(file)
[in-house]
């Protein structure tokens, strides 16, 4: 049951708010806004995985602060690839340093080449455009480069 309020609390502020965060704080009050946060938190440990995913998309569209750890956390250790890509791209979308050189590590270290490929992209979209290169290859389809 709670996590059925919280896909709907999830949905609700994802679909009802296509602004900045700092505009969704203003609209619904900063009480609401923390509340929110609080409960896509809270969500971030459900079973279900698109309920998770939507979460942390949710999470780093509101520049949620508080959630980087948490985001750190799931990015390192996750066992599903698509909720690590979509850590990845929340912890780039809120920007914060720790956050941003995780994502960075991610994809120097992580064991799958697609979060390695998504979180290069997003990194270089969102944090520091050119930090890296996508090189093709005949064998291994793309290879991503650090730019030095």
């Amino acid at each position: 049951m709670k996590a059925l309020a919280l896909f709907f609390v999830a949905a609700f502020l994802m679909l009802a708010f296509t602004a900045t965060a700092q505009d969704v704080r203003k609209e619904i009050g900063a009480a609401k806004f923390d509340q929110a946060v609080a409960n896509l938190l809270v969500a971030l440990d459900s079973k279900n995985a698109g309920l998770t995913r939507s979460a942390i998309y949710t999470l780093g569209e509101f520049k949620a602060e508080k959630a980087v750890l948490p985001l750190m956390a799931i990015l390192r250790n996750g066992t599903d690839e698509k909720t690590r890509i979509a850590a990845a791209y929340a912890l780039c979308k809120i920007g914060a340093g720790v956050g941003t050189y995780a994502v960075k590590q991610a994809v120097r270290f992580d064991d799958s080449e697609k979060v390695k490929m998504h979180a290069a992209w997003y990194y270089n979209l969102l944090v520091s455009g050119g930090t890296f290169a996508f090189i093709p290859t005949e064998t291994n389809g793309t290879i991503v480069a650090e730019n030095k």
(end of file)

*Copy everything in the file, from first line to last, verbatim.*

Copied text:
[in-house]
């Protein structure tokens, strides 16, 4: 049951708010806004995985602060690839340093080449455009480069 309020609390502020965060704080009050946060938190440990995913998309569209750890956390250790890509791209979308050189590590270290490929992209979209290169290859389809 709670996590059925919280896909709907999830949905609700994802679909009802296509602004900045700092505009969704203003609209619904900063009480609401923390509340929110609080409960896509809270969500971030459900079973279900698109309920998770939507979460942390949710999470780093509101520049949620508080959630980087948490985001750190799931990015390192996750066992599903698509909720690590979509850590990845929340912890780039809120920007914060720790956050941003995780994502960075991610994809120097992580064991799958697609979060390695998504979180290069997003990194270089969102944090520091050119930090890296996508090189093709005949064998291994793309290879991503650090730019030095």
């Amino acid at each position: 049951m709670k996590a059925l309020a919280l896909f709907f609390v999830a949905a609700f502020l994802m679909l009802a708010f296509t602004a900045t965060a700092q505009d969704v704080r203003k609209e619904i009050g900063a009480a609401k806004f923390d509340q929110a946060v609080a409960n896509l938190l809270v969500a971030l440990d459900s079973k279900n995985a698109g309920l998770t995913r939507s979460a942390i998309y949710t999470l780093g569209e509101f520049k949620a602060e508080k959630a980087v750890l948490p985001l750190m956390a799931i990015l390192r250790n996750g066992t599903d690839e698509k909720t690590r890509i979509a850590a990845a791209y929340a912890l780039c979308k809120i920007g914060a340093g720790v956050g941003t050189y995780a994502v960075k590590q991610a994809v120097r270290f992580d064991d799958s080449e697609k979060v390695k490929m998504h979180a290069a992209w997003y990194y270089n979209l969102l944090v520091s455009g050119g930090t890296f290169a996508f090189i093709p290859t005949e064998t291994n389809g793309t290879i991503v480069a650090e730019n030095k």